BBC Music Magazine

BACKSTAGE WITH… Composer Julia Wolfe


Your Pulitzer Prize-winning oratorio Anthracite Fields is receiving its UK premiere at Kings Place this month. What was the inspiratio­n behind the work?

I wanted to explore the geography of my home state Pennsylvan­ia, particular­ly the Anthracite coal-mining region. It became one of my biggest, most heavily researched projects. I explored the history of the mines and how the coal fuelled the nation, but also how the process brought up so many difficult social issues with such young boys working in the mines.

It’s quite a visual piece. How would you explain it to someone who hasn’t seen it before?

Visuals are crucial to this choral work. I won’t let it be performed without the visuals because they illuminate my writing. There are projection­s throughout, with the names of those involved appearing on the back wall. It’s very immersive. They will of course be accompanie­d by the ensemble I co-founded, the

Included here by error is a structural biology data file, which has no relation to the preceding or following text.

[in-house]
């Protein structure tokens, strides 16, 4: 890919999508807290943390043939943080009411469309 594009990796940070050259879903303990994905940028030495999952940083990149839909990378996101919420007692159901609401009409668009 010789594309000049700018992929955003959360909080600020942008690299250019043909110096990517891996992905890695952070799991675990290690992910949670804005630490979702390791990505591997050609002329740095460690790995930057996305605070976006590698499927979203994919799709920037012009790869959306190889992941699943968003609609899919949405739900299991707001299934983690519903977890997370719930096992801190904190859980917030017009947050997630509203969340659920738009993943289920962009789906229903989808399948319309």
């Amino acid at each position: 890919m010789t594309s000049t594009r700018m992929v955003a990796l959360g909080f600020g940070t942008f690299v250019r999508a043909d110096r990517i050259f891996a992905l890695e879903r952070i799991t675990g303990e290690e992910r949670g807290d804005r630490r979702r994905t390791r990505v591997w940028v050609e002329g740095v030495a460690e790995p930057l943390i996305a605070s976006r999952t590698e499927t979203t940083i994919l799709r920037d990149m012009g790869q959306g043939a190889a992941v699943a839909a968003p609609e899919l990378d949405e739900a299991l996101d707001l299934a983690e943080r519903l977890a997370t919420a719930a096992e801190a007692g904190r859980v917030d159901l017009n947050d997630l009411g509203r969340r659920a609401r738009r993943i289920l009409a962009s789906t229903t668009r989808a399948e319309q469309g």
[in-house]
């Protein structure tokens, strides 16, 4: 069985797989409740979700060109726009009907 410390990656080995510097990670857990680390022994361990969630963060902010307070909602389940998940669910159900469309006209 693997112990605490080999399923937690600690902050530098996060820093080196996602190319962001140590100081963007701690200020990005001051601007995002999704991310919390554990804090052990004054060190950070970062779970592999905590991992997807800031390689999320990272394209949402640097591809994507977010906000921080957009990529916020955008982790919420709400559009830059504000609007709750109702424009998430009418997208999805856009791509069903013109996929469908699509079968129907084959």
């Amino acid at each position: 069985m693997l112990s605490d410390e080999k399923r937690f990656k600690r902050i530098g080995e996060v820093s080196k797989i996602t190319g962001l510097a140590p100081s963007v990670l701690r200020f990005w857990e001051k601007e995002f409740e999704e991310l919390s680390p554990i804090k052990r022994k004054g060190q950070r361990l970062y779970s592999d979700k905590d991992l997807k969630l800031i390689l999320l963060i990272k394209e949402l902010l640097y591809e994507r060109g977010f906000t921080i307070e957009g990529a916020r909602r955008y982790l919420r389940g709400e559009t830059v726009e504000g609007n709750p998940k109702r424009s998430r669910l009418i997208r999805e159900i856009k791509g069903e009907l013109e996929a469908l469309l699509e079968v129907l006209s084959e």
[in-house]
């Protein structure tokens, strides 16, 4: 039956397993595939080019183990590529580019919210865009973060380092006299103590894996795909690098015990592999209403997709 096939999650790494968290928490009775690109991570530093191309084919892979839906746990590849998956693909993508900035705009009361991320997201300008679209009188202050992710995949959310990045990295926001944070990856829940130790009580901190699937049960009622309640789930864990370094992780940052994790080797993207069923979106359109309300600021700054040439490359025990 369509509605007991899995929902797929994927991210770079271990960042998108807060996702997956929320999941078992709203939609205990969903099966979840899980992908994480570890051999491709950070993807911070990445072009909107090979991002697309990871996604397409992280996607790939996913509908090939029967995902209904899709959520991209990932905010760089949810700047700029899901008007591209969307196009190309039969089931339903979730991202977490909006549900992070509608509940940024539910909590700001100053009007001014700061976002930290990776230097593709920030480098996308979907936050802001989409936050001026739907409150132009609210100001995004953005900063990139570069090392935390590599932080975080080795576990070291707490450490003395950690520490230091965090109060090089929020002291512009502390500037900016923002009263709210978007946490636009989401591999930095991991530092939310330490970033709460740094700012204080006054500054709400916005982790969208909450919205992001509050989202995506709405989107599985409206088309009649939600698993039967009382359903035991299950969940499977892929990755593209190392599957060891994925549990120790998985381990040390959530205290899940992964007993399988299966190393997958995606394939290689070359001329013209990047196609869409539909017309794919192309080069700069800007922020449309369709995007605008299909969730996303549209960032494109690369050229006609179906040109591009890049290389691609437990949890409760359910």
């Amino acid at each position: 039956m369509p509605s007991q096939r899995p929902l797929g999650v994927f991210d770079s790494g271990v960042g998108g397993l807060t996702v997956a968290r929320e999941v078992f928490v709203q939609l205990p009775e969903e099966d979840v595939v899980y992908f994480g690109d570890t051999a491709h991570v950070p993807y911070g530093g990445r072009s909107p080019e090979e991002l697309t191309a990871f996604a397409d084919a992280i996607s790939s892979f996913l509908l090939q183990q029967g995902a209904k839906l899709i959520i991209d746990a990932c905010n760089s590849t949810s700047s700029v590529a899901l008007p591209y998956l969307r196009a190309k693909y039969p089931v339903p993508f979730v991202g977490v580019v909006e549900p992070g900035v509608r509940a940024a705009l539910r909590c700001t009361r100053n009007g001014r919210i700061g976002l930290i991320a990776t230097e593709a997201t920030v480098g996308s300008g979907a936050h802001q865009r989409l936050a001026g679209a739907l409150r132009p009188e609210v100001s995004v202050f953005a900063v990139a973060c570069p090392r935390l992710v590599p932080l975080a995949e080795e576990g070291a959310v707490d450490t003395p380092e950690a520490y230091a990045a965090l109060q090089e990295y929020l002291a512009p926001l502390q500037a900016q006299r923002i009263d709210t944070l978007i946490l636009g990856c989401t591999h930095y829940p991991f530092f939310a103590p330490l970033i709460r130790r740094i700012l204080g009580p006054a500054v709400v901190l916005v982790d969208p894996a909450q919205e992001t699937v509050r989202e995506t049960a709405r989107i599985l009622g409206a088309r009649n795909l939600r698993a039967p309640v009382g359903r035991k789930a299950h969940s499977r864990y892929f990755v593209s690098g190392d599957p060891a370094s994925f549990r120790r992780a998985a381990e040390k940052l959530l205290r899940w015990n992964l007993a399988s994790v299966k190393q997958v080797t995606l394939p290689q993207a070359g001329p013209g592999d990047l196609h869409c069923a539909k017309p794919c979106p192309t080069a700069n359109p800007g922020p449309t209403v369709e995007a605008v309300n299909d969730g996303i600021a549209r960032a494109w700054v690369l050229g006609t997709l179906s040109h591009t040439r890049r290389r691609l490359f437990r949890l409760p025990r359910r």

Bang on a Can All-stars.

How closely do you work with the All-stars in your compositio­n process?

We have had a really close collaborat­ion since the ensemble began in the late 1980s, and two of the current members have been there since the beginning. I do my experiment­ations with this group, and then am able to transfer what works to other projects. I also write for string quartets and orchestras, and even odd things like a piece for nine bagpipes!

 ??  ?? Art of history: ‘Visuals are crucial to this choral work’
Art of history: ‘Visuals are crucial to this choral work’

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